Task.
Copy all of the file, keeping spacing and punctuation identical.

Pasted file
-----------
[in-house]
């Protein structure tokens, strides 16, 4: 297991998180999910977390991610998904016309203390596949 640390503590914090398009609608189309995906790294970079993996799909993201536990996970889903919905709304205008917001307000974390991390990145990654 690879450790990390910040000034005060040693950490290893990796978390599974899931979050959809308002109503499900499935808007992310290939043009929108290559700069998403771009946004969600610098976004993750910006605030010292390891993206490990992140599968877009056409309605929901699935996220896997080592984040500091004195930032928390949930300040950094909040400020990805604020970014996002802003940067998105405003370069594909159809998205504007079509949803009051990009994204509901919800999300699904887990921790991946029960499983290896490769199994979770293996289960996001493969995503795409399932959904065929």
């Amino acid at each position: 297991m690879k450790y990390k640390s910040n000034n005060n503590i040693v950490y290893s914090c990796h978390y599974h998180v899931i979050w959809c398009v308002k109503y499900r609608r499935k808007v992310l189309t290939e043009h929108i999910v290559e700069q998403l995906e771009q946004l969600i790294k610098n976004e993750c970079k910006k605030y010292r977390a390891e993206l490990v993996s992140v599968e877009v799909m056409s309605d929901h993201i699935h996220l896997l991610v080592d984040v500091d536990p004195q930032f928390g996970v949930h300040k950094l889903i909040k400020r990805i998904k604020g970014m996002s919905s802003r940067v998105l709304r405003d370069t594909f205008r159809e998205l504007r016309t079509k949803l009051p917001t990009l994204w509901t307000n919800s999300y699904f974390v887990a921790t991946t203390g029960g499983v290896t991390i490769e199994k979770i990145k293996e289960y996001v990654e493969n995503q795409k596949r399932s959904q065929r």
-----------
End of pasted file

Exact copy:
[in-house]
């Protein structure tokens, strides 16, 4: 297991998180999910977390991610998904016309203390596949 640390503590914090398009609608189309995906790294970079993996799909993201536990996970889903919905709304205008917001307000974390991390990145990654 690879450790990390910040000034005060040693950490290893990796978390599974899931979050959809308002109503499900499935808007992310290939043009929108290559700069998403771009946004969600610098976004993750910006605030010292390891993206490990992140599968877009056409309605929901699935996220896997080592984040500091004195930032928390949930300040950094909040400020990805604020970014996002802003940067998105405003370069594909159809998205504007079509949803009051990009994204509901919800999300699904887990921790991946029960499983290896490769199994979770293996289960996001493969995503795409399932959904065929």
């Amino acid at each position: 297991m690879k450790y990390k640390s910040n000034n005060n503590i040693v950490y290893s914090c990796h978390y599974h998180v899931i979050w959809c398009v308002k109503y499900r609608r499935k808007v992310l189309t290939e043009h929108i999910v290559e700069q998403l995906e771009q946004l969600i790294k610098n976004e993750c970079k910006k605030y010292r977390a390891e993206l490990v993996s992140v599968e877009v799909m056409s309605d929901h993201i699935h996220l896997l991610v080592d984040v500091d536990p004195q930032f928390g996970v949930h300040k950094l889903i909040k400020r990805i998904k604020g970014m996002s919905s802003r940067v998105l709304r405003d370069t594909f205008r159809e998205l504007r016309t079509k949803l009051p917001t990009l994204w509901t307000n919800s999300y699904f974390v887990a921790t991946t203390g029960g499983v290896t991390i490769e199994k979770i990145k293996e289960y996001v990654e493969n995503q795409k596949r399932s959904q065929r």